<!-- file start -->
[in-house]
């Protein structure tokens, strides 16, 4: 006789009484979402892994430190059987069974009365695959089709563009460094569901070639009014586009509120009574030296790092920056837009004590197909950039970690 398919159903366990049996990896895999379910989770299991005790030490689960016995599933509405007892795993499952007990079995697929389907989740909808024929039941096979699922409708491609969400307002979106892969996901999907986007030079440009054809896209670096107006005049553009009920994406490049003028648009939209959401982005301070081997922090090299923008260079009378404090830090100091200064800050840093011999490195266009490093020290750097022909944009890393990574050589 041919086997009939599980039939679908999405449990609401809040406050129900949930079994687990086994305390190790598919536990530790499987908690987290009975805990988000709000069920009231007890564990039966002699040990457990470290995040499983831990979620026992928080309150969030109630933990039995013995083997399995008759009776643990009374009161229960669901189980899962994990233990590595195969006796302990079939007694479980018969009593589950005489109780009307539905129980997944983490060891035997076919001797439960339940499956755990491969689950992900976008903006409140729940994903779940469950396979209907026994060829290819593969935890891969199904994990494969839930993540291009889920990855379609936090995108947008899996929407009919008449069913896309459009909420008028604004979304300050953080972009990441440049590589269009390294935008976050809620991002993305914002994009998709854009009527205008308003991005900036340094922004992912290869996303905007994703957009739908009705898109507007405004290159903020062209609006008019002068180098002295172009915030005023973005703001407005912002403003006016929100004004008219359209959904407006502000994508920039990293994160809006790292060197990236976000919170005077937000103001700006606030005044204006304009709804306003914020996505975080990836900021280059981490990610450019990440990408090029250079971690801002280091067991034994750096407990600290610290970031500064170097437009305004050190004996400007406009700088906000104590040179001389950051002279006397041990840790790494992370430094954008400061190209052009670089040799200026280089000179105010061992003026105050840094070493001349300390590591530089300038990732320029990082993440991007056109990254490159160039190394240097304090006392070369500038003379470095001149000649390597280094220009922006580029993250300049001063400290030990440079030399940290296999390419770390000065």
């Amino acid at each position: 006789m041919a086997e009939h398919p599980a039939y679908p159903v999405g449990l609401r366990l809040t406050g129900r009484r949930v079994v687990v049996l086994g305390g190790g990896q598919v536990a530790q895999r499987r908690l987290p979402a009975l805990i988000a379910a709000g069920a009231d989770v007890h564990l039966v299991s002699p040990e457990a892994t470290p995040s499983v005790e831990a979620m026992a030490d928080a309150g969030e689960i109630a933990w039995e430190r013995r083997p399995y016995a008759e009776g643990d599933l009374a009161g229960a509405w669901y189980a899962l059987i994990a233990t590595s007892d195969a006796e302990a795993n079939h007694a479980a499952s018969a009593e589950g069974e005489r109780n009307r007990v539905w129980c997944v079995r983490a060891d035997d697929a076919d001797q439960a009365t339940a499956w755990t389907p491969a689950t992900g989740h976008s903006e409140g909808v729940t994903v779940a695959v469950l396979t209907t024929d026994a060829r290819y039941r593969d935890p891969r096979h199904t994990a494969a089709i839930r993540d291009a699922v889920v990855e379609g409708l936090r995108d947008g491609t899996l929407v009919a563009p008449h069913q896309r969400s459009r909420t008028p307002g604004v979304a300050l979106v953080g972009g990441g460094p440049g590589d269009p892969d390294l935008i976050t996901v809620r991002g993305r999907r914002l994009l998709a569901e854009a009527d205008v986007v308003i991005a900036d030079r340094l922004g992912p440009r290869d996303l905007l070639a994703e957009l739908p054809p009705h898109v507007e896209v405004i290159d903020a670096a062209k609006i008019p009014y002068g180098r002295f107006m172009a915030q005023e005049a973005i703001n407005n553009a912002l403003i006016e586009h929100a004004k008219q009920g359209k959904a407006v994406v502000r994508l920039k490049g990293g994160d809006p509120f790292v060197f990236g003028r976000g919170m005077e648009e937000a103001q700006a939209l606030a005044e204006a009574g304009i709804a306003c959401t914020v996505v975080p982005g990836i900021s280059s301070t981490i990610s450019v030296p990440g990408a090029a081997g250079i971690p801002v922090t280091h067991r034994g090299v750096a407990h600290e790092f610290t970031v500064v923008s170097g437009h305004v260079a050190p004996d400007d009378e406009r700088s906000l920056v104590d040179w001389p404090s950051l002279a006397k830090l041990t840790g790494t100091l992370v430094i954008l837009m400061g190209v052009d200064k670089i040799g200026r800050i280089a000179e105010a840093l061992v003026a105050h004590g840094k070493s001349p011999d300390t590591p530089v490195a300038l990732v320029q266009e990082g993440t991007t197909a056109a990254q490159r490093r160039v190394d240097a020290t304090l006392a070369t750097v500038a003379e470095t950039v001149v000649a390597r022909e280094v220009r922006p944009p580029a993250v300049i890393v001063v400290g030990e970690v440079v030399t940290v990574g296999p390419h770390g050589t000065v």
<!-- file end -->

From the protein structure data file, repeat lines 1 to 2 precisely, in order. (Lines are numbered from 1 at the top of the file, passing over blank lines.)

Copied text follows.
[in-house]
């Protein structure tokens, strides 16, 4: 006789009484979402892994430190059987069974009365695959089709563009460094569901070639009014586009509120009574030296790092920056837009004590197909950039970690 398919159903366990049996990896895999379910989770299991005790030490689960016995599933509405007892795993499952007990079995697929389907989740909808024929039941096979699922409708491609969400307002979106892969996901999907986007030079440009054809896209670096107006005049553009009920994406490049003028648009939209959401982005301070081997922090090299923008260079009378404090830090100091200064800050840093011999490195266009490093020290750097022909944009890393990574050589 041919086997009939599980039939679908999405449990609401809040406050129900949930079994687990086994305390190790598919536990530790499987908690987290009975805990988000709000069920009231007890564990039966002699040990457990470290995040499983831990979620026992928080309150969030109630933990039995013995083997399995008759009776643990009374009161229960669901189980899962994990233990590595195969006796302990079939007694479980018969009593589950005489109780009307539905129980997944983490060891035997076919001797439960339940499956755990491969689950992900976008903006409140729940994903779940469950396979209907026994060829290819593969935890891969199904994990494969839930993540291009889920990855379609936090995108947008899996929407009919008449069913896309459009909420008028604004979304300050953080972009990441440049590589269009390294935008976050809620991002993305914002994009998709854009009527205008308003991005900036340094922004992912290869996303905007994703957009739908009705898109507007405004290159903020062209609006008019002068180098002295172009915030005023973005703001407005912002403003006016929100004004008219359209959904407006502000994508920039990293994160809006790292060197990236976000919170005077937000103001700006606030005044204006304009709804306003914020996505975080990836900021280059981490990610450019990440990408090029250079971690801002280091067991034994750096407990600290610290970031500064170097437009305004050190004996400007406009700088906000104590040179001389950051002279006397041990840790790494992370430094954008400061190209052009670089040799200026280089000179105010061992003026105050840094070493001349300390590591530089300038990732320029990082993440991007056109990254490159160039190394240097304090006392070369500038003379470095001149000649390597280094220009922006580029993250300049001063400290030990440079030399940290296999390419770390000065």